BINGO

  • Tracey says

    Not brave… glutton for punishment maybe 😉

    From what I know of you and SAINTS, you are No Kill in my understanding of the term.

    And I fully agree that some have perverted the term “No Kill” while others hide behind it and wave its flag but dont actually do the work required.

    What troubles me most is the idea that some believe “No Kill” is impossible, and then use that belief to justify the continued killing of healthy, adoptable animals. The challenge in front of all of us as members of society is to determine what is “No Kill”. Then we must decide if we even want it. And if we want it, we have to work to achieve it. And that work involves real work… volunteering / donating / adopting / lobbying / supporting / educating / uniting and so much more.

    I believe that No Kill* is absolutely possible. I do have faith in humanity (most days 😉 that if we want something bad enough that we can indeed achieve it. I am not suggesting it will happen tomorrow or in our lifetime but I do believe we can get there if we choose to do so. But again, we have to know where we want to be in order to get there. If we dont want it or believe it to be impossible, then we are done before we even begin.

  • Carol says

    i do agree with you on many points..i just think we are barking up the wrong tree. homeless animals wrecked or not but who do still value their lives will continued to be killed because there is not enough space for them all. this is not any shelters or rescues fault..it is the result of irresponsible greed or ignorance in breeding more and more AND irresponsible or fickle minded or utterly ignorant owners who bail at any inconveniences, challanges or difficulties.

    these are the folks who need to be wholeheartedly curtailed from having anything to do with animals by strict licencing, regulations and laws.

    homeless animals being killed in shelters is directly and completely every single joe public’s personal and political problem and responsibilty.

    i just wish that every time a shelter or rescue animal unfairly dies..that we the caregivers have the courage to shout out that we just had to kill someone because of lack of space, lack of funds, lack of available homes or because someone out there wrecked this animal so much that it is too expensive, it is too impractical, too unsafe, too utterly difficult to keep them or find them new homes.
    let the public share in the knowledge that thoughtlessly or carelessly screwing around wanting animals and then getting rid of them can lead directly to unbearable suffering if literally true no kill rescues or new cruel owners or unbalanced hoaders get a hold of them and eventually after much suffering will lead to actual death.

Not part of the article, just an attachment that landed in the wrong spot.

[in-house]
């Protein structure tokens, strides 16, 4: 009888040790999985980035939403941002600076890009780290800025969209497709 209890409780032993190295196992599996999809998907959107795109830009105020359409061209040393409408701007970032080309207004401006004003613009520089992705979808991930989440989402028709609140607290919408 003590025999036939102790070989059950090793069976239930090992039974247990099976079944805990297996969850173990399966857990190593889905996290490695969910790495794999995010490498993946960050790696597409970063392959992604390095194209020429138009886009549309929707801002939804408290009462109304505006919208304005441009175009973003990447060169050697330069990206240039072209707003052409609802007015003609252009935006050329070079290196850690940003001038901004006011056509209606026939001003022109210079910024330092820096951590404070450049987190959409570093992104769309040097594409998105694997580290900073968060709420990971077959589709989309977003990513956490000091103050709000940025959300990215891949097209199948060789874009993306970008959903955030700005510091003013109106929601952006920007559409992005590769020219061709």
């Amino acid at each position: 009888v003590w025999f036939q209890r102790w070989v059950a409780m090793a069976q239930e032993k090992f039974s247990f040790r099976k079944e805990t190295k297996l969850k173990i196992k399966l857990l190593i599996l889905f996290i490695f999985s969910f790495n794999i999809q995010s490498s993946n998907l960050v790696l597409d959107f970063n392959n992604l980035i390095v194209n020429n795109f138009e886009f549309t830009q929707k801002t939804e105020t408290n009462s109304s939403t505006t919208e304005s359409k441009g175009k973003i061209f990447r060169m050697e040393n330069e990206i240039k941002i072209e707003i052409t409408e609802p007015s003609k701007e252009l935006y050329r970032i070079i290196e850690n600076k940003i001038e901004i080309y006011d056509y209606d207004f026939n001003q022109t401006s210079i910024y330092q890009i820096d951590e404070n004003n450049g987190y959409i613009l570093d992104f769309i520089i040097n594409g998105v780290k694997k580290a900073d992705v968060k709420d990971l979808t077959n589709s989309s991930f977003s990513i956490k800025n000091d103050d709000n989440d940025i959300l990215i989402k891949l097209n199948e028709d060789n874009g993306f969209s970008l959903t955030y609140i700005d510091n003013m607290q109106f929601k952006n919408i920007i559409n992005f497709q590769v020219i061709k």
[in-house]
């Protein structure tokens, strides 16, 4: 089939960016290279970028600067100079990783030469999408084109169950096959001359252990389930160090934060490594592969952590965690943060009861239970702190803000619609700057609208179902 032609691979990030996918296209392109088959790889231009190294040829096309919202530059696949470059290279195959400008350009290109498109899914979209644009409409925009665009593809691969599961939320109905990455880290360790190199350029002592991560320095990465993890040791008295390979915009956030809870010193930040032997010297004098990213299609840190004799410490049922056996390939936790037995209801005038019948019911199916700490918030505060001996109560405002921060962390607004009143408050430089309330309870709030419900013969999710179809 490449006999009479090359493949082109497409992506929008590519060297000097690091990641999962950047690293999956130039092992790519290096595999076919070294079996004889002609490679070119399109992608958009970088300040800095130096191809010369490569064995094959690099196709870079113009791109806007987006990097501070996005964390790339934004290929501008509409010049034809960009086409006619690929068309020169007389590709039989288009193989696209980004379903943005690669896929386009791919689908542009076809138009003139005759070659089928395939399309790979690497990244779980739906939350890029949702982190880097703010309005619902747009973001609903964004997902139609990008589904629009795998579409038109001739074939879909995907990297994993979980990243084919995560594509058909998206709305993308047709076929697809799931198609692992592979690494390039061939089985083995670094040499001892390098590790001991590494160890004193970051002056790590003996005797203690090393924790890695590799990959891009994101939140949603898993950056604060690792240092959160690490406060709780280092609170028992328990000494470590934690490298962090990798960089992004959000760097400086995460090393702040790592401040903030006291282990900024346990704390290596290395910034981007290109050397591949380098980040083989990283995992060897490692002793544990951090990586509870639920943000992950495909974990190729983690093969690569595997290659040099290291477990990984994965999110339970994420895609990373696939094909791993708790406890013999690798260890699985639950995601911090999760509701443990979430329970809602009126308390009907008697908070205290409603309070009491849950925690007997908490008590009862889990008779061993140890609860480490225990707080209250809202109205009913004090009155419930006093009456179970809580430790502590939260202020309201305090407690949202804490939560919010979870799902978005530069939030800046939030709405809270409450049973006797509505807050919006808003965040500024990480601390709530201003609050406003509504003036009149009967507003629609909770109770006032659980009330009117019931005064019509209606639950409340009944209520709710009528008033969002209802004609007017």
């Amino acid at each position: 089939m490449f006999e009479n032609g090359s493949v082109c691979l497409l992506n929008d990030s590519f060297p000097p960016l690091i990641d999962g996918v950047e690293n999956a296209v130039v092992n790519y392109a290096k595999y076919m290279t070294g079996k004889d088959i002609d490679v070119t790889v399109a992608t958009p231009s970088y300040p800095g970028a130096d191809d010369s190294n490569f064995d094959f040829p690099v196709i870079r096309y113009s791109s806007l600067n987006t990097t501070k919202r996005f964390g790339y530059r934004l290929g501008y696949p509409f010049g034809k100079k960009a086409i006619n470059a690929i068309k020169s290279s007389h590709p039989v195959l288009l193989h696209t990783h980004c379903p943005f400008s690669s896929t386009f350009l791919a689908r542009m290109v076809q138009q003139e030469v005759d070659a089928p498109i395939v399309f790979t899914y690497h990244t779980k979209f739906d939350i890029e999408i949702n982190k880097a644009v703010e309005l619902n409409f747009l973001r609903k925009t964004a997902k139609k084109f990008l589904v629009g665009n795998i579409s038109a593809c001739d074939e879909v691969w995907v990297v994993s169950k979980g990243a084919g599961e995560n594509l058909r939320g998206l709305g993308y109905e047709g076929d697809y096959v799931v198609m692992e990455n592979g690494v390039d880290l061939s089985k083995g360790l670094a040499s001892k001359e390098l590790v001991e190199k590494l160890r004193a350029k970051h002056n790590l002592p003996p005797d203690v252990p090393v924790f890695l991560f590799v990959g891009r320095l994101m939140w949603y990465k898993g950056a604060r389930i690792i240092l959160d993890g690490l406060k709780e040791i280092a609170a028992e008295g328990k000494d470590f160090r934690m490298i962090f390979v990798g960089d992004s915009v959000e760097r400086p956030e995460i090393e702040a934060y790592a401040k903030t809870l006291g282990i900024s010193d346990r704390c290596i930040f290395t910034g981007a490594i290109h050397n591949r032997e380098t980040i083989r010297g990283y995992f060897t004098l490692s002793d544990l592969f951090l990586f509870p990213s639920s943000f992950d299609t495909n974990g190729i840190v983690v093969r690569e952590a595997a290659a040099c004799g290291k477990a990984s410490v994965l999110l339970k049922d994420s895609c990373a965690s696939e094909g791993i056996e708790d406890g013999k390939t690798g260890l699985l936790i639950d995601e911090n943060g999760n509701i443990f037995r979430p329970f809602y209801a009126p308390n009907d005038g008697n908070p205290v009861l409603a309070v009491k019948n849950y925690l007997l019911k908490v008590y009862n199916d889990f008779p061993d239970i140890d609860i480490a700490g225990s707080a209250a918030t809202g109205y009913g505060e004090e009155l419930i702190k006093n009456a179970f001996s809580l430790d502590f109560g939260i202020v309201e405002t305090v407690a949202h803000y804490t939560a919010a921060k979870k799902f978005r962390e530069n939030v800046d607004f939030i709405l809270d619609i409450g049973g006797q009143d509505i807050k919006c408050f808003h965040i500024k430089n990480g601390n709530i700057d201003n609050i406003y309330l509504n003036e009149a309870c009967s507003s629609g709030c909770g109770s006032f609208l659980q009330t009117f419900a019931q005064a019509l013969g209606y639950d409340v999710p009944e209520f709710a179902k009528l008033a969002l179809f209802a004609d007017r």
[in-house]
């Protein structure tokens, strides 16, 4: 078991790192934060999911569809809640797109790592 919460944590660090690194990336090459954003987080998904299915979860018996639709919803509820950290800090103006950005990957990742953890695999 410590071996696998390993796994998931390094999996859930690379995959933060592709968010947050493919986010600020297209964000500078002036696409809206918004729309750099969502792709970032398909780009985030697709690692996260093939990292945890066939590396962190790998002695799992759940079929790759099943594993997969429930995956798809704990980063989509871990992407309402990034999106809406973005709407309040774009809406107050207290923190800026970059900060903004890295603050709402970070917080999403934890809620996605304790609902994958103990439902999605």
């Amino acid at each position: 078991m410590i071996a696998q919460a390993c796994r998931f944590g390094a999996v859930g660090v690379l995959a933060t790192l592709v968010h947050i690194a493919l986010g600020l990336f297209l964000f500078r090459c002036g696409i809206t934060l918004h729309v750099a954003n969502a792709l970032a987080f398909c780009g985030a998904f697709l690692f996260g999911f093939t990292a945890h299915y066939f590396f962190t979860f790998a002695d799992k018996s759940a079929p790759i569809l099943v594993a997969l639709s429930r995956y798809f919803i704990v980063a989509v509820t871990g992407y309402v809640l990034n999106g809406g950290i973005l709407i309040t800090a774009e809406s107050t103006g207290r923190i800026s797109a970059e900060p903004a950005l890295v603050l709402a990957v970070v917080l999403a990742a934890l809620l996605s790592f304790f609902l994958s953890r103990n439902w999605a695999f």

i don’t believe in perpetuating the problem by letting the public remain happily safe and blind by believing in the current no kill myth. i think they need to see the truth and the reality behind that warm and fuzzy myth.
    i have seen real and literal no kill at work and it is not pretty or nice…it is utterly and completely unkind and downright mean.
    and the public does believe that no kill means no kill…they have no conception that animals die every day “no kill justified deaths” due to poor adoptability, old age, treatable illnesses, managable disabilities, and not all that dangerous or serious previous bite, aggression or behavioral problem histories…they die because no one wants them and there are not enough appropriate sanctuary spaces for them all.

    and saints is not ‘NO KILL”..i have and will put down an animal if i cannot provide them with a reasonably happy life. this includes animals who may be healthy but cannot safely live in this communal environment..i absolutely refuse to isolate and cage any animal for life.
    i killed clyde and i LOVED that dog and he LOVED me…if it was just me and him, he would still be alive.

  • Tracey says

    “i just wish that every time a shelter or rescue animal unfairly dies..that we the caregivers have the courage to shout out that we just had to kill someone because of lack of space, lack of funds, lack of available homes or because someone out there wrecked this animal so much that it is too expensive, it is too impractical, too unsafe, too utterly difficult to keep them or find them new homes.
    let the public share in the knowledge that thoughtlessly or carelessly screwing around wanting animals and then getting rid of them can lead directly to unbearable suffering if literally true no kill rescues or new cruel owners or unbalanced hoaders get a hold of them and eventually after much suffering will lead to actual death.
    i don’t believe in perpetuating the problem by letting the public remain happily safe and blind by believing in the current no kill myth. i think they need to see the truth and the reality behind that warm and fuzzy myth.
    i have seen real and literal no kill at work and it is not pretty or nice…it is utterly and completely unkind and downright mean.